The Wolverine

The Wolverine Movie PosterIf you read my review of X-Men Origins: Wolverine you’ll know I wasn’t a huge fan, so I’d been back and forth on whether or not to see The Wolverine on opening night.  Or, at all, really.  But Hugh Jackman strapping on the claws once again?  Couldn’t really say no.

Unlike Origins which was a standalone movie, The Wolverine is actually a sequel to X-Men: The Last Stand and Logan’s demons over killing Jean Grey (Famke Janssen who cameos) in that film’s climax is a big part of what drives him in this outing.

Logan is invited to Japan by Rila Fukushima’s Yukio, where he’s to visit the deathbed of Yashida (Hal Yamanouchi), a former Japanese soldier who Logan saved from the World War II bombing of Nagasaki.  Yashida wants to borrow Logan’s healing factor and, in exchange, allow him to become mortal.  Logan declines but before he can leave Japan, Yashida dies and he finds himself in the midst of a power struggle for control of the family’s business.

At this point the plot starts to get muddled.  The main thread is Logan trying to protect Yashida’s granddaughter, Mariko (Tao Okamoto), who has been willed the company over her father, Shingen (Hirouki Sanada).  To do that he has to figure out who is out to kill her; her father, her fiance Noburo (Brian Tee), her childhood friend Harada (Will Yun Lee) or the Yakuza.  His ability to protect Mariko is impaired by Yashida’s doctor, played by Svetlana Khodchenkova, who saps Logan of his healing ability, and his constant dreams of Jean, who he was unable to save.

If James Mangold, who directed, or Mark Bomback and Scott Frank, who wrote the screenplay, had been able to keep those threads at the forefront of the plot the film probably would have turned out better.  Instead, several of the characters have multiple layers of shifting loyalties which are hard to follow and the final showdown at the film’s climax is telegraphed in the first 20 minutes of the movie.

The Wolverine does not, however, lack action.  Some of it is quick and brutal, such as the opening sequence in Nagasaki, while some is long and drawn out, like the attack at the funeral.  Logan is tested through the entire film both physically and mentally and Jackman shines the whole time.  I did have a problem with the fight choreography on a couple of occasions and there were several moments during the funeral where Mangold cut the shit out of the movie, which ruined the flow and made things hard to follow.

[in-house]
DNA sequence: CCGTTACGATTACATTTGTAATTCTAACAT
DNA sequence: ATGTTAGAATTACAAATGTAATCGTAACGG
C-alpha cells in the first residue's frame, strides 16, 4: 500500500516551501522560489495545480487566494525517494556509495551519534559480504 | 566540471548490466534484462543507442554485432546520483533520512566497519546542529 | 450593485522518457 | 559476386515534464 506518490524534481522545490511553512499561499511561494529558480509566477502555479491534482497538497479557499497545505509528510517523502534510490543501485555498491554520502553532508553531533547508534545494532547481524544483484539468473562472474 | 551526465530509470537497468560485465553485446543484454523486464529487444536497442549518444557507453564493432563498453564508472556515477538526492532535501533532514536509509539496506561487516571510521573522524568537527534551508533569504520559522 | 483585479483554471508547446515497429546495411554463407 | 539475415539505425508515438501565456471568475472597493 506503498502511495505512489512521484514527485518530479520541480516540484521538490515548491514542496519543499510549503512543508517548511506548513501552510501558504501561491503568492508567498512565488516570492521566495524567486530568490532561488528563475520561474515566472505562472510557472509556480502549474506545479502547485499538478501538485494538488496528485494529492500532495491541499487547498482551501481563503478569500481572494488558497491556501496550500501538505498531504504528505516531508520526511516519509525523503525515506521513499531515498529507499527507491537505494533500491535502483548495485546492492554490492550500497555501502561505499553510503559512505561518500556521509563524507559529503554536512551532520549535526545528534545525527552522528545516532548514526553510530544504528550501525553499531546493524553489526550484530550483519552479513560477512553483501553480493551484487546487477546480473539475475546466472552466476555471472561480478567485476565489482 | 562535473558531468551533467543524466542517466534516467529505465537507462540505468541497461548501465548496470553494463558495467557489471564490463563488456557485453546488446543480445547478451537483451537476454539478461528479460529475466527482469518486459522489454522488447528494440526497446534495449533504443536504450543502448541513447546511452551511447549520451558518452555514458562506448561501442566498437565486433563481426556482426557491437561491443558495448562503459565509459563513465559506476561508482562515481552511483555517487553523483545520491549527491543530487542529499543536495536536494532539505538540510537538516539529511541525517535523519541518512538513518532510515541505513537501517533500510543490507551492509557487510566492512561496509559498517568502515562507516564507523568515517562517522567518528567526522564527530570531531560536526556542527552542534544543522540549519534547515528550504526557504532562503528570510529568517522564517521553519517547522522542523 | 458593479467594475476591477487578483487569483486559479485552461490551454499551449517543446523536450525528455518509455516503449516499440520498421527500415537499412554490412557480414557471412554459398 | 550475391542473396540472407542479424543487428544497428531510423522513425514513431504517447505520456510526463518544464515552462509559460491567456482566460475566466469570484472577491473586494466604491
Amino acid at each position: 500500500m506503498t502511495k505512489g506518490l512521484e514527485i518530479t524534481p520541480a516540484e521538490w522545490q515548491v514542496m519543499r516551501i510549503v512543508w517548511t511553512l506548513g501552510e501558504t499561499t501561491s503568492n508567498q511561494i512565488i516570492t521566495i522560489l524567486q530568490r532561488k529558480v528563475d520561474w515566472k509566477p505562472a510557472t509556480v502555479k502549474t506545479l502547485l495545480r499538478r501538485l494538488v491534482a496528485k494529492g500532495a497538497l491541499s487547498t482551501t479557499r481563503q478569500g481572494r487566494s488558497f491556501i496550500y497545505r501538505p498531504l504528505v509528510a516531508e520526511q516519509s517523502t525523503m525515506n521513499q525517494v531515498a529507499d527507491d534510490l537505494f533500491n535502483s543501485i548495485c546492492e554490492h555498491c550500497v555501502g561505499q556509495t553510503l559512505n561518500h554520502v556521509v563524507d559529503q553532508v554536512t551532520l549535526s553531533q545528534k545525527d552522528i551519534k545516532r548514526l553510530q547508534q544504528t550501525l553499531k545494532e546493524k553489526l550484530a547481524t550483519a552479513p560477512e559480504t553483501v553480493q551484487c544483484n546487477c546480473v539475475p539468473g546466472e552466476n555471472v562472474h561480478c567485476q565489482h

The scenes between Logan and Jean did a lot to help advance Wolverine as a character and the love story between Logan and Mariko gave the movie heart.  Yukio played an interesting role in the film and I would be more than happy to see her pop up again in another Wolverine or X-Men film.  I’ve been a fan of Will Yun Lee for a long time so I’m always happy to see him in a movie but felt his character wasn’t used well this time around.

As is now the tradition with Marvel movies, there’s a scene during the credits that includes two awesome cameos which I won’t mention here.  But I will say that they set up X-Men: Days of Future Past which will be released next year.  Don’t miss this scene!

The Wolverine is one of those movies that left me walking out of the theater undecided on exactly how I felt about it.  I didn’t hate the movie but didn’t love it either.  There’s a lot to like but there was just enough wrong with the movie that it took me a day to digest it before posting this review.

I have to recommend seeing The Wolverine and even springing for the theater ticket price, although not the 3D showings.  If you boil the movie down to three beats; Logan dealing with the death of Jean, the love story with Mariko and the X-Men teaser during the credits, you’ll get your money’s worth.

I think I can only serve up 3 wheels of cheddar our of 5 for The Wolverine…but there’ll be wine and maybe some tequila on the table with it.